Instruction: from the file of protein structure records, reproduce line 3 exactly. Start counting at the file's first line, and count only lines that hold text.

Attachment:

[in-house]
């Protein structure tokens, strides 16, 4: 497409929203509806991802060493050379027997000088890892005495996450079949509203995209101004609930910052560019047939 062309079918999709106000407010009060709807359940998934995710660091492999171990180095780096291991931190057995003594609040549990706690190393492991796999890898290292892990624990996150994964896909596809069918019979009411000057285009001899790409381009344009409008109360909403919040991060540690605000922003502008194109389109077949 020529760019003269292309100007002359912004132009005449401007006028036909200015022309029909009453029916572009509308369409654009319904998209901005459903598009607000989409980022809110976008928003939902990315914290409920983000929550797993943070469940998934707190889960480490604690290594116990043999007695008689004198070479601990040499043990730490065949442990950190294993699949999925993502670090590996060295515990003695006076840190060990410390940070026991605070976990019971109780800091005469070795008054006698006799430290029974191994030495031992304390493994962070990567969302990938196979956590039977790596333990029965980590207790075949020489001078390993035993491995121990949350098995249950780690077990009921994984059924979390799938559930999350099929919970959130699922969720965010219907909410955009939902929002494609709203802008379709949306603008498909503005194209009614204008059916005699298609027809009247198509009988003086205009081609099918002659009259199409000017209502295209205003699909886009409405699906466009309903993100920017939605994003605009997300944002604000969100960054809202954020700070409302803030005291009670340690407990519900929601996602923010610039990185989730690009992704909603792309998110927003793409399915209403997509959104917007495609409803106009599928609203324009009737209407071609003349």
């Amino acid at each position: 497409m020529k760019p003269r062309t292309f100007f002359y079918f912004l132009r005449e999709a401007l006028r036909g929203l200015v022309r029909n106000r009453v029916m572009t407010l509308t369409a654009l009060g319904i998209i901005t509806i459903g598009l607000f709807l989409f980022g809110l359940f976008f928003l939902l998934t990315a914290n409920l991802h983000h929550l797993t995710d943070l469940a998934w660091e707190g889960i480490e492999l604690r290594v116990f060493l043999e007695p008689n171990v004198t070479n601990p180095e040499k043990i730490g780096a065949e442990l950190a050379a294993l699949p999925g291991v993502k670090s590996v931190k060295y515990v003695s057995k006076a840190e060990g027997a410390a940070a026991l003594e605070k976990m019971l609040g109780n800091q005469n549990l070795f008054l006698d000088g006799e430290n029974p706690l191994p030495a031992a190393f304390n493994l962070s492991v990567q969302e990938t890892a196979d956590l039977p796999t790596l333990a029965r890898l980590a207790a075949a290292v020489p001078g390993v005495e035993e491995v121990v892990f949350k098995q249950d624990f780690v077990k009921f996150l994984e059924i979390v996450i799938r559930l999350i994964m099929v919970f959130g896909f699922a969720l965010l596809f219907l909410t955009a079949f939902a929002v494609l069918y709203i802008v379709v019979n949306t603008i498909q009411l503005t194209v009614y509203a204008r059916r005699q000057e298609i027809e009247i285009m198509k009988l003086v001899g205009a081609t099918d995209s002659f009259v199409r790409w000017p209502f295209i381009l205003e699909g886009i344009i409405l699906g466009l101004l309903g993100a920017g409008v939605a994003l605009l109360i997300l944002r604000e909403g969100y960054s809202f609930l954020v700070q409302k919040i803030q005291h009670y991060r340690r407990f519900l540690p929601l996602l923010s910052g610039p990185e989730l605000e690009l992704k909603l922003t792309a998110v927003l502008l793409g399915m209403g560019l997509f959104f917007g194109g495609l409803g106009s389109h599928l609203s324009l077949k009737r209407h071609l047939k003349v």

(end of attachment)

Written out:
């Amino acid at each position: 497409m020529k760019p003269r062309t292309f100007f002359y079918f912004l132009r005449e999709a401007l006028r036909g929203l200015v022309r029909n106000r009453v029916m572009t407010l509308t369409a654009l009060g319904i998209i901005t509806i459903g598009l607000f709807l989409f980022g809110l359940f976008f928003l939902l998934t990315a914290n409920l991802h983000h929550l797993t995710d943070l469940a998934w660091e707190g889960i480490e492999l604690r290594v116990f060493l043999e007695p008689n171990v004198t070479n601990p180095e040499k043990i730490g780096a065949e442990l950190a050379a294993l699949p999925g291991v993502k670090s590996v931190k060295y515990v003695s057995k006076a840190e060990g027997a410390a940070a026991l003594e605070k976990m019971l609040g109780n800091q005469n549990l070795f008054l006698d000088g006799e430290n029974p706690l191994p030495a031992a190393f304390n493994l962070s492991v990567q969302e990938t890892a196979d956590l039977p796999t790596l333990a029965r890898l980590a207790a075949a290292v020489p001078g390993v005495e035993e491995v121990v892990f949350k098995q249950d624990f780690v077990k009921f996150l994984e059924i979390v996450i799938r559930l999350i994964m099929v919970f959130g896909f699922a969720l965010l596809f219907l909410t955009a079949f939902a929002v494609l069918y709203i802008v379709v019979n949306t603008i498909q009411l503005t194209v009614y509203a204008r059916r005699q000057e298609i027809e009247i285009m198509k009988l003086v001899g205009a081609t099918d995209s002659f009259v199409r790409w000017p209502f295209i381009l205003e699909g886009i344009i409405l699906g466009l101004l309903g993100a920017g409008v939605a994003l605009l109360i997300l944002r604000e909403g969100y960054s809202f609930l954020v700070q409302k919040i803030q005291h009670y991060r340690r407990f519900l540690p929601l996602l923010s910052g610039p990185e989730l605000e690009l992704k909603l922003t792309a998110v927003l502008l793409g399915m209403g560019l997509f959104f917007g194109g495609l409803g106009s389109h599928l609203s324009l077949k009737r209407h071609l047939k003349v």